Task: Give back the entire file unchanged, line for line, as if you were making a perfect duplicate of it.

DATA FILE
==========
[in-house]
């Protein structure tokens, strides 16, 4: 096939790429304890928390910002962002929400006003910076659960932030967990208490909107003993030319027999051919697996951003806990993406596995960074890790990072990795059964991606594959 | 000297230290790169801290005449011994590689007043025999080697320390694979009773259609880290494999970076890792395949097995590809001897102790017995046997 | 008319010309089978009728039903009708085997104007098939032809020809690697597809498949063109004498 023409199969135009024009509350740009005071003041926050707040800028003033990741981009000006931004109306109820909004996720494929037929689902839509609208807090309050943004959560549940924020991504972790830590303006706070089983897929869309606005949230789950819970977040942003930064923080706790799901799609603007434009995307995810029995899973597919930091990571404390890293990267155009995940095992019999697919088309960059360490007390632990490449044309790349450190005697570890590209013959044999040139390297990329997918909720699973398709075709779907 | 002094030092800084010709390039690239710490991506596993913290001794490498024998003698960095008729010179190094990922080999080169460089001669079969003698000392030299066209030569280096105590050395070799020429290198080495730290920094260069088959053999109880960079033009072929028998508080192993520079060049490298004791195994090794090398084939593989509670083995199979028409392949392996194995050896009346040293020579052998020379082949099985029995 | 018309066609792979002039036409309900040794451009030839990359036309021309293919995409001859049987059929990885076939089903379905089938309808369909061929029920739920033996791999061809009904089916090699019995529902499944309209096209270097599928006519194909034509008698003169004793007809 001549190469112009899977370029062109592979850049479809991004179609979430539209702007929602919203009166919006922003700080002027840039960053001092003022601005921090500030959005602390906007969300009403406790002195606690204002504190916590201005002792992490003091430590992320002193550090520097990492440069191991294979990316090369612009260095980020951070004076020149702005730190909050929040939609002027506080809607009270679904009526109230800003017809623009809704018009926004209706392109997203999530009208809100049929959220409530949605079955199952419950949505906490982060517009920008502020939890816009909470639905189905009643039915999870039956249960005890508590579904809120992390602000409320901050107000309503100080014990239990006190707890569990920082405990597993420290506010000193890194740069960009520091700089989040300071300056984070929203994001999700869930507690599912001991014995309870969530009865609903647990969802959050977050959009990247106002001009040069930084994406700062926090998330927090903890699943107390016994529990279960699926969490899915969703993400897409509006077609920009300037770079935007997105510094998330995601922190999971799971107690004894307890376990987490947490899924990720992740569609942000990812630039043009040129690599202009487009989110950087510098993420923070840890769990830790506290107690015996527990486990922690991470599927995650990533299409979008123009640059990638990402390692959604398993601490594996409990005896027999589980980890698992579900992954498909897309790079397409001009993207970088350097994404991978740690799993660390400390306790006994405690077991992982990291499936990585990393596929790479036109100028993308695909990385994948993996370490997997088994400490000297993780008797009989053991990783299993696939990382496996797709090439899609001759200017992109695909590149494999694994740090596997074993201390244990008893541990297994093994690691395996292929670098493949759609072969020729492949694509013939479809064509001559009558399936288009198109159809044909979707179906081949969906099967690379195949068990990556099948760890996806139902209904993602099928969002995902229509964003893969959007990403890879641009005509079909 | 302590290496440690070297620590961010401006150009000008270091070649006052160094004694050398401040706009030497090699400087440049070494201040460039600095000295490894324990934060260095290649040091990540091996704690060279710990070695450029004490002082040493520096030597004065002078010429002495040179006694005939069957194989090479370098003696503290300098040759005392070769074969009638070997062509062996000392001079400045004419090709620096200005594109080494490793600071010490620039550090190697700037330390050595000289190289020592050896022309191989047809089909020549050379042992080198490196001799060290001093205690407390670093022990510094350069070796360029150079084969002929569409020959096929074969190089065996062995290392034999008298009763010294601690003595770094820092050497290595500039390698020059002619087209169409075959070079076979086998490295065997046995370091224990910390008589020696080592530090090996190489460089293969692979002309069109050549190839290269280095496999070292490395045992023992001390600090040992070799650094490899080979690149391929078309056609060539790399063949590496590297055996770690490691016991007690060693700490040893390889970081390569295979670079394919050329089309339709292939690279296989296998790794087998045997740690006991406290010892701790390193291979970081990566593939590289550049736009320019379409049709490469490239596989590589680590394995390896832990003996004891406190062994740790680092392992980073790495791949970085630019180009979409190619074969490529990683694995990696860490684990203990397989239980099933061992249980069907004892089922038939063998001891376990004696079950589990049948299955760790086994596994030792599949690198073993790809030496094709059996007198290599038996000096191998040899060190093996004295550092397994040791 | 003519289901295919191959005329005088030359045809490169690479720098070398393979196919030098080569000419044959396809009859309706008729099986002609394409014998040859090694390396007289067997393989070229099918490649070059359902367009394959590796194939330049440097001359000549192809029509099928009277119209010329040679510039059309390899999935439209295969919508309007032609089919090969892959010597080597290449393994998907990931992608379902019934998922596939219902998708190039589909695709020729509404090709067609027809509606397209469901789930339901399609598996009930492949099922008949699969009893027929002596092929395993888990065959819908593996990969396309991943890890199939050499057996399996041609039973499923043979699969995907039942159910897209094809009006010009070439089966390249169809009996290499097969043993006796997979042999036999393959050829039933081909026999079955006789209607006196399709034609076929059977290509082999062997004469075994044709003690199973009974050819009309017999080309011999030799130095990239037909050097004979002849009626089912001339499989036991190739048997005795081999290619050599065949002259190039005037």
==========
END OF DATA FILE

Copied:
[in-house]
């Protein structure tokens, strides 16, 4: 096939790429304890928390910002962002929400006003910076659960932030967990208490909107003993030319027999051919697996951003806990993406596995960074890790990072990795059964991606594959 | 000297230290790169801290005449011994590689007043025999080697320390694979009773259609880290494999970076890792395949097995590809001897102790017995046997 | 008319010309089978009728039903009708085997104007098939032809020809690697597809498949063109004498 023409199969135009024009509350740009005071003041926050707040800028003033990741981009000006931004109306109820909004996720494929037929689902839509609208807090309050943004959560549940924020991504972790830590303006706070089983897929869309606005949230789950819970977040942003930064923080706790799901799609603007434009995307995810029995899973597919930091990571404390890293990267155009995940095992019999697919088309960059360490007390632990490449044309790349450190005697570890590209013959044999040139390297990329997918909720699973398709075709779907 | 002094030092800084010709390039690239710490991506596993913290001794490498024998003698960095008729010179190094990922080999080169460089001669079969003698000392030299066209030569280096105590050395070799020429290198080495730290920094260069088959053999109880960079033009072929028998508080192993520079060049490298004791195994090794090398084939593989509670083995199979028409392949392996194995050896009346040293020579052998020379082949099985029995 | 018309066609792979002039036409309900040794451009030839990359036309021309293919995409001859049987059929990885076939089903379905089938309808369909061929029920739920033996791999061809009904089916090699019995529902499944309209096209270097599928006519194909034509008698003169004793007809 001549190469112009899977370029062109592979850049479809991004179609979430539209702007929602919203009166919006922003700080002027840039960053001092003022601005921090500030959005602390906007969300009403406790002195606690204002504190916590201005002792992490003091430590992320002193550090520097990492440069191991294979990316090369612009260095980020951070004076020149702005730190909050929040939609002027506080809607009270679904009526109230800003017809623009809704018009926004209706392109997203999530009208809100049929959220409530949605079955199952419950949505906490982060517009920008502020939890816009909470639905189905009643039915999870039956249960005890508590579904809120992390602000409320901050107000309503100080014990239990006190707890569990920082405990597993420290506010000193890194740069960009520091700089989040300071300056984070929203994001999700869930507690599912001991014995309870969530009865609903647990969802959050977050959009990247106002001009040069930084994406700062926090998330927090903890699943107390016994529990279960699926969490899915969703993400897409509006077609920009300037770079935007997105510094998330995601922190999971799971107690004894307890376990987490947490899924990720992740569609942000990812630039043009040129690599202009487009989110950087510098993420923070840890769990830790506290107690015996527990486990922690991470599927995650990533299409979008123009640059990638990402390692959604398993601490594996409990005896027999589980980890698992579900992954498909897309790079397409001009993207970088350097994404991978740690799993660390400390306790006994405690077991992982990291499936990585990393596929790479036109100028993308695909990385994948993996370490997997088994400490000297993780008797009989053991990783299993696939990382496996797709090439899609001759200017992109695909590149494999694994740090596997074993201390244990008893541990297994093994690691395996292929670098493949759609072969020729492949694509013939479809064509001559009558399936288009198109159809044909979707179906081949969906099967690379195949068990990556099948760890996806139902209904993602099928969002995902229509964003893969959007990403890879641009005509079909 | 302590290496440690070297620590961010401006150009000008270091070649006052160094004694050398401040706009030497090699400087440049070494201040460039600095000295490894324990934060260095290649040091990540091996704690060279710990070695450029004490002082040493520096030597004065002078010429002495040179006694005939069957194989090479370098003696503290300098040759005392070769074969009638070997062509062996000392001079400045004419090709620096200005594109080494490793600071010490620039550090190697700037330390050595000289190289020592050896022309191989047809089909020549050379042992080198490196001799060290001093205690407390670093022990510094350069070796360029150079084969002929569409020959096929074969190089065996062995290392034999008298009763010294601690003595770094820092050497290595500039390698020059002619087209169409075959070079076979086998490295065997046995370091224990910390008589020696080592530090090996190489460089293969692979002309069109050549190839290269280095496999070292490395045992023992001390600090040992070799650094490899080979690149391929078309056609060539790399063949590496590297055996770690490691016991007690060693700490040893390889970081390569295979670079394919050329089309339709292939690279296989296998790794087998045997740690006991406290010892701790390193291979970081990566593939590289550049736009320019379409049709490469490239596989590589680590394995390896832990003996004891406190062994740790680092392992980073790495791949970085630019180009979409190619074969490529990683694995990696860490684990203990397989239980099933061992249980069907004892089922038939063998001891376990004696079950589990049948299955760790086994596994030792599949690198073993790809030496094709059996007198290599038996000096191998040899060190093996004295550092397994040791 | 003519289901295919191959005329005088030359045809490169690479720098070398393979196919030098080569000419044959396809009859309706008729099986002609394409014998040859090694390396007289067997393989070229099918490649070059359902367009394959590796194939330049440097001359000549192809029509099928009277119209010329040679510039059309390899999935439209295969919508309007032609089919090969892959010597080597290449393994998907990931992608379902019934998922596939219902998708190039589909695709020729509404090709067609027809509606397209469901789930339901399609598996009930492949099922008949699969009893027929002596092929395993888990065959819908593996990969396309991943890890199939050499057996399996041609039973499923043979699969995907039942159910897209094809009006010009070439089966390249169809009996290499097969043993006796997979042999036999393959050829039933081909026999079955006789209607006196399709034609076929059977290509082999062997004469075994044709003690199973009974050819009309017999080309011999030799130095990239037909050097004979002849009626089912001339499989036991190739048997005795081999290619050599065949002259190039005037």